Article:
But this morning I thought, “What did Ido?” Did I rush down to donate to my local senior center? No. Did I call up my local government official and express my concern over the decision? No. Did I remove the plank from my own eye so I could see more clearly to remove the speck from my brother’s eye?

No.

So, where was my basis for judgment? And within this realization I believe is the root cause of friction between those who call themselves the “faithful” and those that have yet to cross the line of faith. What’s the difference? If we, who call ourselves Christians, aren’t living with an outward appearance of being somehow different, what then are we? Just because we spend an hour or so in a building together on the weekend, how can we claim to be any better than . . .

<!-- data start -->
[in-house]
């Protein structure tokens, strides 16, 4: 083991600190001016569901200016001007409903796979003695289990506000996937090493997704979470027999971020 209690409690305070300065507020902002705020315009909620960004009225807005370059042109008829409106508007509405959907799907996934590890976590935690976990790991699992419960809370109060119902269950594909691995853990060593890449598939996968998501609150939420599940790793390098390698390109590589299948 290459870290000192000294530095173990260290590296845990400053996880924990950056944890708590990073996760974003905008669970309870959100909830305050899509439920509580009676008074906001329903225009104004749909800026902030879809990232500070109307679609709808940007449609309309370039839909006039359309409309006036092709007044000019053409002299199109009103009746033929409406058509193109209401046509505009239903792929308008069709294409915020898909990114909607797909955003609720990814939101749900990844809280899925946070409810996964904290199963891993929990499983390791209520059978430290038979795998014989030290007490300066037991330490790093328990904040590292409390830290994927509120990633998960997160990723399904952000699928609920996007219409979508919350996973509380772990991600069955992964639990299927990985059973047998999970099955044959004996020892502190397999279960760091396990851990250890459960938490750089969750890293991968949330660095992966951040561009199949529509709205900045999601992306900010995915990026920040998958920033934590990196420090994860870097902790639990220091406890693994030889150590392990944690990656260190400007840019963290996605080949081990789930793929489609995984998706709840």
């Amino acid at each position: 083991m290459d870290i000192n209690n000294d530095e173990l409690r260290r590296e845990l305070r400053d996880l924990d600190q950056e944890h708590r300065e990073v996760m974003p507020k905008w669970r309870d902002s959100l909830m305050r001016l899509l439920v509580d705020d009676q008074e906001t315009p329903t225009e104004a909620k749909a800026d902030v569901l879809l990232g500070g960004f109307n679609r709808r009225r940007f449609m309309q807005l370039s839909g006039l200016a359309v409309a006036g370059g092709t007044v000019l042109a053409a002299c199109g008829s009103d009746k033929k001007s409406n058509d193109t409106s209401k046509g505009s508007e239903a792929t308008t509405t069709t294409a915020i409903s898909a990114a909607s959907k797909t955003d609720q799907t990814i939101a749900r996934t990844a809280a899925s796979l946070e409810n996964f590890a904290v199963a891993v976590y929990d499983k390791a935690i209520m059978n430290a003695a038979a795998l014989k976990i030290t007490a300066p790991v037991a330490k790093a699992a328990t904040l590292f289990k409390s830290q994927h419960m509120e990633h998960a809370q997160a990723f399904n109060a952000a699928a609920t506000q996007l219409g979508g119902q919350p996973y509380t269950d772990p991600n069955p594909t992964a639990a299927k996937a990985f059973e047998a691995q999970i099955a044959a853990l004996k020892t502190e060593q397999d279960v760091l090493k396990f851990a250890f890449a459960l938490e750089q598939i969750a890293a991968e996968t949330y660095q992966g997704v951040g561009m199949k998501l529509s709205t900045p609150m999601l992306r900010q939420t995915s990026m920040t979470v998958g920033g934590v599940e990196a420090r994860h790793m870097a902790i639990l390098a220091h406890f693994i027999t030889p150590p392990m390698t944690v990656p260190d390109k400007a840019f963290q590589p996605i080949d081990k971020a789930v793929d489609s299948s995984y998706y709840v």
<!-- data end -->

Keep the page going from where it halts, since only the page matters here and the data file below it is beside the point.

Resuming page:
Different than . . .

Special . . .

Set apart.

I have a lot of work to do with the huge plank in my own eye, before I can call out anyone else for the speck in their own. I can start by donating to the new food bank that just opened beside my own church (how did I never see that before?) I can start by being an example rather than a bullhorn. One of my favorite religious quotes has always been by St. Francis of Assisi, “Preach the gospel always. If necessary, use words.”

Maybe it’s time I listen to it.

Freaks (the sequel . . .)

Okay, one more quick leap up on the soapbox and then I’m done, so bear with me.

I got to thinking more about my “Freaks” post and drawing the correlation between the sideshow at the county fair that my son witnessed, to some of the “medical” dramas on TV, to my own daughter. I think it was an article in our local newspaper, basically quizzing people on the level of controversy that this sideshow brought up in our humble little community, which started the process. Or it could have been discussing the issue with my wife, who I’m coming to discover is probably the world’s best sounding board for ideas and feedback.